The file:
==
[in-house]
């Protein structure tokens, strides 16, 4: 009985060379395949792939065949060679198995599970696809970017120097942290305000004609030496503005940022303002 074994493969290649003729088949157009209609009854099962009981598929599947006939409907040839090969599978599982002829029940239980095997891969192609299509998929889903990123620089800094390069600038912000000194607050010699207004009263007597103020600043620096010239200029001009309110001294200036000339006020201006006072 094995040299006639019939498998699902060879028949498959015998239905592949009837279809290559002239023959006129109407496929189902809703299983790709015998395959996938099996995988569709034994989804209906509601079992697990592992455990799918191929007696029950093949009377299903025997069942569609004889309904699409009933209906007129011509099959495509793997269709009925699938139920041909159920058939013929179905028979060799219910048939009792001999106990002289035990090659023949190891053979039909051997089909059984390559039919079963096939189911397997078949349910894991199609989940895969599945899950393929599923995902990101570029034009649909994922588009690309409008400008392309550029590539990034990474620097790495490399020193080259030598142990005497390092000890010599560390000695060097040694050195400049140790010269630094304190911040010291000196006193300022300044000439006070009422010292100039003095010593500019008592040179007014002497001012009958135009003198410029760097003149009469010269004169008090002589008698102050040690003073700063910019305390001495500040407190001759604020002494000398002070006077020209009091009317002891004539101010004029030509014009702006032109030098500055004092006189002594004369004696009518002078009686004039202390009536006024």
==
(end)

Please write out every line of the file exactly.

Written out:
[in-house]
């Protein structure tokens, strides 16, 4: 009985060379395949792939065949060679198995599970696809970017120097942290305000004609030496503005940022303002 074994493969290649003729088949157009209609009854099962009981598929599947006939409907040839090969599978599982002829029940239980095997891969192609299509998929889903990123620089800094390069600038912000000194607050010699207004009263007597103020600043620096010239200029001009309110001294200036000339006020201006006072 094995040299006639019939498998699902060879028949498959015998239905592949009837279809290559002239023959006129109407496929189902809703299983790709015998395959996938099996995988569709034994989804209906509601079992697990592992455990799918191929007696029950093949009377299903025997069942569609004889309904699409009933209906007129011509099959495509793997269709009925699938139920041909159920058939013929179905028979060799219910048939009792001999106990002289035990090659023949190891053979039909051997089909059984390559039919079963096939189911397997078949349910894991199609989940895969599945899950393929599923995902990101570029034009649909994922588009690309409008400008392309550029590539990034990474620097790495490399020193080259030598142990005497390092000890010599560390000695060097040694050195400049140790010269630094304190911040010291000196006193300022300044000439006070009422010292100039003095010593500019008592040179007014002497001012009958135009003198410029760097003149009469010269004169008090002589008698102050040690003073700063910019305390001495500040407190001759604020002494000398002070006077020209009091009317002891004539101010004029030509014009702006032109030098500055004092006189002594004369004696009518002078009686004039202390009536006024």